A shadow minister has called for health secretary Jeremy Hunt to ‘urgently’ intervene over the crisis facing Manchester’s mental health services. Andrew Gwynne was speaking after the M.E.N. revealed £1.5m in frontline services are to be axed after the city’s mental health trust declared itself ‘no longer viable’.
A day-long public inquiry is to be held into the crisis facing Manchester’s mental health services – after we revealed the savage cuts facing frontline services.
Manchester Mental Health and Social Care Trust admits it is ‘no longer viable as an independent organisation’ after its finances passed the point of no return.
Cuts to Manchester’s mental health services will ’cause more deaths’, warned a local patient support group as they lobbied outside the Town Hall yesterday.
Manchester Users Network, a support system for patients accessing psychiatric services, lobbied ahead of a health scrutiny meeting that took place after a devastating £7million worth of cuts to its services.
It is reported that Manchester Mental Health and Social Care Trust will be abolished, as its financial position has become untenable.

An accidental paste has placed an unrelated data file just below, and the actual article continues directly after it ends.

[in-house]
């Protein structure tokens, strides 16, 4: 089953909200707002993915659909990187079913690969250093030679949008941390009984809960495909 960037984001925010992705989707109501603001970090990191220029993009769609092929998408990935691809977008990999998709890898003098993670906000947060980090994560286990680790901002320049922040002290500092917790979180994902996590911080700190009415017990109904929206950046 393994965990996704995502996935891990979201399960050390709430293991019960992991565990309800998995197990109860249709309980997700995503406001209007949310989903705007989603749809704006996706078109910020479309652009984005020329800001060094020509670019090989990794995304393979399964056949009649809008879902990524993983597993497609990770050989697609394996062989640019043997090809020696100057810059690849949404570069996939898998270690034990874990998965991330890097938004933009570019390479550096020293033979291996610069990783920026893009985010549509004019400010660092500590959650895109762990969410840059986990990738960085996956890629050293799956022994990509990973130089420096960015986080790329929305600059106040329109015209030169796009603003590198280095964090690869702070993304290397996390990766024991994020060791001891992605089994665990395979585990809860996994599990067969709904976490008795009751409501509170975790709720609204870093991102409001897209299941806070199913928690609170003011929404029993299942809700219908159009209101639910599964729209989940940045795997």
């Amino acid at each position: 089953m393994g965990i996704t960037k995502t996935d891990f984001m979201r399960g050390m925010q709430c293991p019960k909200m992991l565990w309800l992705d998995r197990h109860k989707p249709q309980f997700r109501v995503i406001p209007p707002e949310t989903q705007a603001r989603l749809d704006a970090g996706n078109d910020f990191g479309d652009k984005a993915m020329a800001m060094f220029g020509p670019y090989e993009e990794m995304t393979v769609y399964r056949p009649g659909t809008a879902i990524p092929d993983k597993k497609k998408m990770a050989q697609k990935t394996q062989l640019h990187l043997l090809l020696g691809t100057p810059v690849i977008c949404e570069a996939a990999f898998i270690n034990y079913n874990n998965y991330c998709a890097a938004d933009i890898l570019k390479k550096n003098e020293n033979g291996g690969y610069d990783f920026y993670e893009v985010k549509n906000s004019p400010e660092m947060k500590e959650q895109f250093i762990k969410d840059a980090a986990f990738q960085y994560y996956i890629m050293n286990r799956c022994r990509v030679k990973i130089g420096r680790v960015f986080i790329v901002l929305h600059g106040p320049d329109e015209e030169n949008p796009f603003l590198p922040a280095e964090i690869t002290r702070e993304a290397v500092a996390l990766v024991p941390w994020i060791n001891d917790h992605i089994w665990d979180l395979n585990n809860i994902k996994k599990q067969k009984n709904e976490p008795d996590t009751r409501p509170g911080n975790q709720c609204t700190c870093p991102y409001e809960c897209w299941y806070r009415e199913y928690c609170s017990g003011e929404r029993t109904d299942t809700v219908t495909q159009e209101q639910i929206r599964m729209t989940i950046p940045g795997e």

Plans to cut £1.5m from mental health services in Manchester have been debated by councillors.
Manchester Mental Health and Social Care Trust has planned the savings, which would affect 664 patients not considered to be at high risk.
Support for people suffering conditions including chronic fatigue, depression and sexual problems could be withdrawn.
Paul Reed, of the Manchester Users Network, said one reason occupational-type therapies are so important is that patients are continuously seen by staff while there.
He said he had never had such a response from patients over any issue.
Referring to Karen Reissmann, the MHSC nurse who was sacked four years ago after speaking out against cuts within the trust, he said: “She has been proved right.
“If this is approved, it is going to be terrible for people.”
The chief inspector of hospitals has told Manchester Mental Health and Social Care Trust that it must do better following a watchdog inspection.
Overall the trust has been rated as requiring improvement by the Care Quality Commission.
A report highlights safety issues, the need for better leadership, and low morale among staff.